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The Transfiguration

Luke 9vv28-36 Transfiguration Ikon

Luke 9:28-36:

After university I went to Kenya as a CMS Volunteer, and worked in a technical training school in Nairobi. I met Rachel in Kenya, as she was another CMS (which became known among us as the Church’s Marriage Society, for obvious reasons) Volunteer. Rachel lived in a beautiful spot called Mugumo, just south and on the slopes of Mt. Kenya. Another friend of ours taught at school just around the mountain at Kiamutugu.

This friend had studied theology at Durham, so his pupils got rather good RE lessons. The school was an ‘harambe’, or self-help school, cheaply constructed with classrooms, plain block wall and tin roofs, looking out over a large playing field, plain brick walls and a tin roof. One day he was teaching them about theophanies, or when God reveals himself directly, and is often used for dramatic events like the pillar of cloud and fire that went before the Israelites in the desert, or the clouds and thunder on Mt. Sinai when Moses received the law. After talking about theophany, David went to the classroom door, opened it, and immediately a bolt of lightning, framed by the door, struck the field outside, and there was a tremendous crash of thunder. He calmly shut the door, turned round, and went back to his desk, while the children stared, frozen in absolute shock at this muzungu who could call God’s wrath from the sky.

The Transfiguration is a theophany, with God speaking directly to the disciples from the cloud: This is my Son, whom I have chosen – listen to him. It appears in all the synoptic gospels (Matthew 171-8, Mark 92-8, Luke 928-36) and is referred to in 2 Peter 116-18, and maybe John 114 (We saw his glory, the glory which he received as the Father’s only Son.). It stands out with other significant events in Jesus life: the star and other signs around the nativity; Jesus’ baptism, when God says This is my own dear Son, with whom I am pleased.’ (Matthew 317); and the earthquake, darkness and rending of the temple curtain at Jesus’ death (Matthew 2745, 51-52).

What is the Transfiguration about? It is a strange mixture of elements. It is clearly an endorsement of Jesus, as God’s Son and messenger: listen to him. Jesus is the link between earth and heaven. The presence of Moses and Elijah, the pre-eminent messengers of God in the Old Testament, emphasises Jesus’ importance, and God is now singling him out, above Moses and Elijah, as the one to listen to. Yet it is only seen by three disciples, Peter, James and John, who were asleep for first bit, and then afterwards are told to keep it a secret. In Mark’s gospel they are told to wait until after Jesus had risen from the dead, a phrase which confused them. The Transfiguration is proof that Jesus is the Son of God, the Messiah, but hardly anyone knew about it. It is a rare theophany, something that would have remained with Peter, James and John all their lives, but not something Jesus ever mentioned to the crowds, a miracle Jesus wanted no-one to know about.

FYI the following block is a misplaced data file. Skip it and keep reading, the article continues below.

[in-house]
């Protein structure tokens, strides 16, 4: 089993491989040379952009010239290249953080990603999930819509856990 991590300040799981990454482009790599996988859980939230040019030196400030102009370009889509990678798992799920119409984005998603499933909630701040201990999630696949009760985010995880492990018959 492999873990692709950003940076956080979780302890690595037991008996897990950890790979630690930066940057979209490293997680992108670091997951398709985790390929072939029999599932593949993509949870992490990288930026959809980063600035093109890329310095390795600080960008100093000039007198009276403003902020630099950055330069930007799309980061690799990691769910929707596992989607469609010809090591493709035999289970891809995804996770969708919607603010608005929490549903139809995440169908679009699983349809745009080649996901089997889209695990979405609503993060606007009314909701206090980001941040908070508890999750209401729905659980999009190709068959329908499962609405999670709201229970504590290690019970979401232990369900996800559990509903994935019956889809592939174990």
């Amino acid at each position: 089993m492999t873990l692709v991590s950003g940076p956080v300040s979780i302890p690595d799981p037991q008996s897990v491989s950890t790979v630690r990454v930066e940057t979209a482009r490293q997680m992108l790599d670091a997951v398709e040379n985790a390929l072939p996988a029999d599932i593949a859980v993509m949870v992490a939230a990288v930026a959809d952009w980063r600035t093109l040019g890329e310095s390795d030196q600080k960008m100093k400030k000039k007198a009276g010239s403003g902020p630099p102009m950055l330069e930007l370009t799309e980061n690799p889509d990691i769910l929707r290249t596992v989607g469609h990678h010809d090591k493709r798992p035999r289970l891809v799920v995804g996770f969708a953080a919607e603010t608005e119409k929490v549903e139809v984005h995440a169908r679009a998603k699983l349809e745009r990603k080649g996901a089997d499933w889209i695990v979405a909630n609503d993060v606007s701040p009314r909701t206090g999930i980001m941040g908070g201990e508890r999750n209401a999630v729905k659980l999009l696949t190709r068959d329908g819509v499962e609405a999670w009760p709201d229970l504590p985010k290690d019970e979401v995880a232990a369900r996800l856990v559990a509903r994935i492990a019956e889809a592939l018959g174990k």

I wonder if it was also to comfort and strengthen Jesus. It says that Jesus spoke with Moses and Elijah about the way in which he would soon fulfil God’s purpose by dying in Jerusalem (in Greek it says they spoke about his ‘exodus’, his leaving). We know, from the story of the Garden of Gethsemane (|Matthew 2626-46) – another occasion when the disciples were asleep – that Jesus, quite naturally, struggled with the path he was on. He knew, even here, that his path lead to Jerusalem and death, and though he was God, we was also human, and he was afraid. Here are Moses -the Law, Elijah – the Prophets, and God – the Father, encouraging him in what he had to do.

The Transfiguration also points to the resurrection, and the hope associated with that. Jesus is seen transformed, like the resurrection body. The disciples also see Moses (who died) and Elijah (who was taken up to heaven, but a long time before), are still very much alive and present. God is not the God of the dead, but of the living. This is where Jesus ministry will end, not just for him, but for all who follow him.

I quite like that this was a quiet event. It was not flashy, seeking publicity, in front of a crowd, to make Jesus a celebrity. It is understated, workmanlike. What is important here is Jesus relationship with his Father, the preparation for his ministry. A few trusted friends are let into the secret too, into something that they do not fully understand at the time, but would do later. It is not something they can bottle or keep, or even extend, as Peter tries to do. But as they went on to found Christ’s church, this was there to support them in hard times and challenges.

For us? God will come to us too in times of challenge. Probably not with glowing figures from the Bible, but with friends, or inner encouragement from something; a prayer, a passage, a view, a story… Our theophanies may not be actual thunderbolts, but they can be like a thunderbolt in the way they change us. And Jesus, the reason for us being here in church at all, is shown as God’s messenger in the most powerful way: listen to him!

Jeremy Thake